Of social media and society: A lone tweet demonstrates the power of writing and fallibility of a writer.
March 17, 2010
“Mo’nique rolls over twittery actresses” This was one of the many tweets I made during the Academy Awards telecast last week. Obviously, it pertains to the winner of best supporting actress, Mo’nique for her brazen portrayal of an abusive mother in the controversial drama, Precious: Based on the novel ‘Push’ by Sapphire. Tweeting during TV events like the Super Bowl and Oscars has become quite a phenomenon. Nice to see old and new media benefiting from each other. Fun to be a part of it.
Integration of TV and Twitter would make a great topic for a post but it’s not the subject of this one. For that we must go back to the actual content of my above tweet. Read it again: Mo’nique rolls over twittery actresses. The line has been haunting me ever since I wrote it. The reasons why are complicated and difficult to write about, which is precisely why I must. As a copywriter and, moreover, a human being, I need to know the truth behind those five words.
First off, I chose the words carefully… very carefully. You need to know what I would have tweeted had I not edited myself. It would have gone something like this: “Baddass Black woman flattens flighty white chicks!” Awful right? But that’s what I was thinking. Equally offensive to blacks, whites and women in general, I feel embarrassed for having conjured the thought.
True, I did not actually write anything offensive. (Thank God.) Or did I? In retrospect it’s clear I coded my words, giving them the potency I wanted, without resorting to politically incorrect language.
Look at the verb. I used the word “rolls” instead of “flattens.” ‘Rolling over’ the competition is an accepted cliché’. Yet, I must admit I also liked the veiled allusions to “fat.” A steamroller is heavy. Fat people have rolls. I was aware of this when I chose the word “rolls.”
Now, about the adjective: twittery. What did I mean by that? This one is harder to explain. Besides not being black, the other actresses (those I saw anyway) played career women, in particular the nominated pair from Up In the Air. By calling them “twittery” (as in fidgety or nervous) I now feel I held that against them. I implied they were made anxious by their lifestyle choices, and the fact that they were single, with no men to define them. The word “twittery” also suggests (to me anyway) someone prone to outbursts, short and constant. In this context, my word choice, and comment as a whole, can be viewed as borderline misogynistic. Using it as an adjective to the noun “actresses” intensifies that point. Twittery actresses.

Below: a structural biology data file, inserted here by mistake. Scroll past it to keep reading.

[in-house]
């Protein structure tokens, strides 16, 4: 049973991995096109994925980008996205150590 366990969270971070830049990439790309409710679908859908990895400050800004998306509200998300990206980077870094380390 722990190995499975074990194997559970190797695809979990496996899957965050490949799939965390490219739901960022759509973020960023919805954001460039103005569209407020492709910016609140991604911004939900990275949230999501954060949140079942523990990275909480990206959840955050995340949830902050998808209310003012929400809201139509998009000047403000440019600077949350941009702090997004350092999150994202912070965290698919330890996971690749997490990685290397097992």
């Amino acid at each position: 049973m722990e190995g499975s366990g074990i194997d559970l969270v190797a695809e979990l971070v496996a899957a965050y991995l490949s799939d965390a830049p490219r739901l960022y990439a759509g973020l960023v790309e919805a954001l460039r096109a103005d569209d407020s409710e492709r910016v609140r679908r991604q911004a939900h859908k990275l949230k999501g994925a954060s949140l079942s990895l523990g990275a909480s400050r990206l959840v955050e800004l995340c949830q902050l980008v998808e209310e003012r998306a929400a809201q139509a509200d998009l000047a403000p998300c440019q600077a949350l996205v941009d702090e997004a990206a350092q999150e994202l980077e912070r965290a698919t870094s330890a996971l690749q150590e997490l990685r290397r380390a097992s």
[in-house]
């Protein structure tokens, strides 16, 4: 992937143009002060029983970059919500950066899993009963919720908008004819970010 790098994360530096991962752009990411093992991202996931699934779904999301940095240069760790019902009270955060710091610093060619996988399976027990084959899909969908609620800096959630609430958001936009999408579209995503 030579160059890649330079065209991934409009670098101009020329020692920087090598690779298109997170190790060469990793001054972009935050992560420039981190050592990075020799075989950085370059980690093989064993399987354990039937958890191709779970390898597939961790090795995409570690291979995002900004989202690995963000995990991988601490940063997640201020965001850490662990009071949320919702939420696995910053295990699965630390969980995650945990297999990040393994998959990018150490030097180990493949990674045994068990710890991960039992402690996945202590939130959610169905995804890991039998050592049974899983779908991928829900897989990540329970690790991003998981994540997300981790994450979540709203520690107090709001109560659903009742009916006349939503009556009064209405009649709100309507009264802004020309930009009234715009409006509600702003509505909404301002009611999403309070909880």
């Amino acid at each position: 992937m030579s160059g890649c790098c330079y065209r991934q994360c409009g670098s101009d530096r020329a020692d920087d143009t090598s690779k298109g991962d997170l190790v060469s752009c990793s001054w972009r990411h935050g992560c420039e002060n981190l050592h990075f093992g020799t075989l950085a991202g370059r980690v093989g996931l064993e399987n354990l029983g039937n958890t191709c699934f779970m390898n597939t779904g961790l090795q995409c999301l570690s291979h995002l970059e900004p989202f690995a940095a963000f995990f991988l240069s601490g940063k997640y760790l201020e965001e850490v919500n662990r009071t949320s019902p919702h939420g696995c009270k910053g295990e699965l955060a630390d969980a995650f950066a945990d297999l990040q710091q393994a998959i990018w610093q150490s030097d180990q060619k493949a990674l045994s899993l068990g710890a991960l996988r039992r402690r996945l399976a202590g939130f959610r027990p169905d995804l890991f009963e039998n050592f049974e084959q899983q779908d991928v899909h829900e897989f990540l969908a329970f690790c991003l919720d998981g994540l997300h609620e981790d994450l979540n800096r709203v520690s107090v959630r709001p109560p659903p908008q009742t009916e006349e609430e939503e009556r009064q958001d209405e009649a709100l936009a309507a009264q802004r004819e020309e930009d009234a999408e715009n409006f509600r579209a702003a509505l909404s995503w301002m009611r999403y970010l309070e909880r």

Finally, just writing the winners name, Mo’nique, in all its righteousness, communicated plenty.
Why am I going into this? It flatters no one, least of all me. As a creative person I always question my thinking. When I struggle with something I write about it. A writer writes. Even crazy ones. Especially crazy ones.
From a copywriter’s point of view, things get more interesting. We are paid to choose words carefully. After all, we typically write so few of them. Each word, by definition, is often fraught with meaning, double meaning, and even trickery. What seems like a sentence or two about this or that product has often been worked over for weeks. They must be, in order to grab someone. If the product being sold is controversial, the copywriter uses precise language to circumvent danger or vagaries to disguise it. Even casual banter is anything but. My seemingly benign tweet is a perfect example of this, which is why I’ve dissected it here.
Final thought: Social media forces us to let go our editing instinct. Writing is about the here and now. Wait to long in order to ponder a subject and the group moves on. While the dissemination of information speeds up, sensitivity and thoughtfulness ebb. Censorship decreases but at what price? As we write faster (be it tweets, texts or even body copy) we must learn to think faster. Or face the consequences.